There are quite a few lovely birds living year round (or in different seasons) in our region. The most beautiful – and most colorful of all European birds – European bee-eater (Merops Apiaster) lives in numerous colonies near our coast. One such colony is found in the heart of Ravni Kotari region and is well known for it’s size and importance.
The colony is fairly strong and numbers over 30 couples. The number of bee-eaters grows stronger year after year in Croatia but it is still a protected species with about 900 USD fines for each bird killed… The bee-eaters can do a lot of damage to bee colonies so beekeepers try to keep their beehives away. Apparently, one bee-eater can eat up to 250 bees a day and they first remove the sting by beating the bee against the hard surface. Besides bees, that are usually only 1% of their diet, bee-eaters also feed on wasps, dragonflies and numerous other winged insects. According to some reports, they feed on bees mostly during cloudy days…
European bee-eaters are a migratory species and spend April to October nesting in Europe and rest of the year they spend in tropical Africa.
Their nests are located in the sandy, easy to dig soil. The birds dig a long tunnel, in which they lay 5 -8- white eggs around the beginning of June. Both male and female care for the eggs for about three weeks.
The colony in Ravni kotari has dug hundreds of holes in the sandy soil but most of them are not in use. I still have to return before the end of their summer to see how strong the colony got over the summer. Pčelarica – how the bird is called locally – is one of the most beautiful birds and pure pleasure to photograph.
The wonderful and bucolic settings of Ravni Kotari are a perfect home for this wonderful bird!
There are numerous cool abandoned places in Croatia. From castles, lost villages to abandoned factories and military bases. There is something very special about them. An aura of times that are long (or not so long) gone, lives that were closely connected to those now abandoned walls…
One such place is a big, and once important, military base of Šepurine near Zadar.
But the base was proclaimed a “non-perspective” one in the mid 2000s and soon abandoned. Then the destruction started… The same scenario has been seen as early as 1995 when the hordes of scrap metal scavengers would invade abandoned objects and strip them of ALL metal. Usually, those are bands of gypsies but not only them… Trucks and trucks of scrap metal were taken from the base without any action taken by the police. Sad. It was our heritage and now it is just a monument to incompetence of our governments and local authorities. As many other places in the country. Progress of devastation can be seen at this Forum.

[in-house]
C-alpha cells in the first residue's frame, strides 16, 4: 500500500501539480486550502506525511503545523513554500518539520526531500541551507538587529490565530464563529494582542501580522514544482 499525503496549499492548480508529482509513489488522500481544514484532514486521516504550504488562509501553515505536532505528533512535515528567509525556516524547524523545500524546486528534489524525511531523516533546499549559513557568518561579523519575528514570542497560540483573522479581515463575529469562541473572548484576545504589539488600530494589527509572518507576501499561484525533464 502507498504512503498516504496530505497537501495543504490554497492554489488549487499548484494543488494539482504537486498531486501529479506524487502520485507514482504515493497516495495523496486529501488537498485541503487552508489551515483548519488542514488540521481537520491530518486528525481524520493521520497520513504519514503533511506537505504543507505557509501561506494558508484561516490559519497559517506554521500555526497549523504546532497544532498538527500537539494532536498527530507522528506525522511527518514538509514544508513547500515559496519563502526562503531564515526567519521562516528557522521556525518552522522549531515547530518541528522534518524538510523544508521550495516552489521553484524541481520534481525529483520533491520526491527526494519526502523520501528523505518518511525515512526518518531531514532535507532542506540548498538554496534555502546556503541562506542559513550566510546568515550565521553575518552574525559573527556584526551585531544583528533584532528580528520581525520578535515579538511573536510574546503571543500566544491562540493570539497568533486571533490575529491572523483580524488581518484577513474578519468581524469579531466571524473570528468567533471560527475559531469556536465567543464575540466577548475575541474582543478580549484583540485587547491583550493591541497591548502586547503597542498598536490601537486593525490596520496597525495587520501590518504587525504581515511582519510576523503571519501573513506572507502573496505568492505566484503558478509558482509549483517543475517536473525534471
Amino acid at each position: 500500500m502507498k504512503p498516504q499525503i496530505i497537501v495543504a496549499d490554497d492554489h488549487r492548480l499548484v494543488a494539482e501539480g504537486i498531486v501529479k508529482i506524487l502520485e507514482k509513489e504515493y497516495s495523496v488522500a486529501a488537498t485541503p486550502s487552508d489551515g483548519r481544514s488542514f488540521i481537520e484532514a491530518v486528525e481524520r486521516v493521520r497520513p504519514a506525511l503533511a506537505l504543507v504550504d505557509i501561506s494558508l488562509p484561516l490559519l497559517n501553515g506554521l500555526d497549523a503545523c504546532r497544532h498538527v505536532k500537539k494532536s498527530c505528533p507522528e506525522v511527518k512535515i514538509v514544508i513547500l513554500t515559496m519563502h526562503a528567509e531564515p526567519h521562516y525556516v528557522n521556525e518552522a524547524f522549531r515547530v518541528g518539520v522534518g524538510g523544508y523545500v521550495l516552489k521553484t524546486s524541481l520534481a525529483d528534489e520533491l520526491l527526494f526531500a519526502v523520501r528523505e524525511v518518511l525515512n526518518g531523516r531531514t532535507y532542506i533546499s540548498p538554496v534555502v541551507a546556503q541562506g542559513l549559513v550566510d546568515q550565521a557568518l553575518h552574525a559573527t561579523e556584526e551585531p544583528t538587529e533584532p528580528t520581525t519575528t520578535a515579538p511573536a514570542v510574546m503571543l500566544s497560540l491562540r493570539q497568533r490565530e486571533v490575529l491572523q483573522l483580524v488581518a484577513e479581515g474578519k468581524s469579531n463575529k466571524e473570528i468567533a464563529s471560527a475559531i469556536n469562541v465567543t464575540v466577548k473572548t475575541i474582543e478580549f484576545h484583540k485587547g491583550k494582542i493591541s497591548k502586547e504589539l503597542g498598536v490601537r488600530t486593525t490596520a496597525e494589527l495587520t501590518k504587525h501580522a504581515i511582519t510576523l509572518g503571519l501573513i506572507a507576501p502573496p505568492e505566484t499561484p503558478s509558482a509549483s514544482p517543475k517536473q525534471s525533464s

Only now, there are talks of investors being interested in 1 mil sq meters of prime real estate. Like so many areas in Croatia, it will probably take decades before something happens. And just see how beautiful the coast is right next to the airstrip:
But, there is something good about all this as we have an easy access to a beach here and folks have a GREAT place for car racing. The rest is just left to rot. The little that is left.
And then there are some graffiti on the walls of the remains of hangars.
But true art awaits once you enter the main restaurant for soldiers and the rest of the dormitories.
Apparently, an Austrian graffiti artist Perkup (or Perk Up) was here and left an amazing series of graffiti. You can find his work at the following Instagram profile: https://www.instagram.com/perk_up/
Combination of modern, abstract art and this very unique space was quite astonishing.
There were few other artists painting on the walls but Perkup did most of the work and it is just stunning.
The entire place has a very special aura in a hot summer afternoon and I cannot deny an abstract beauty in this total devastation.
But small details like a mess of old cups and trays brings you back to the days of serving in the army. I was serving in 1998 in Sinj and Šibenik and always thought of those days as complete waste of time. But that period was always quite emotional and even now some folks have fond memories of their friends whom they served with in JNA and Croatian army.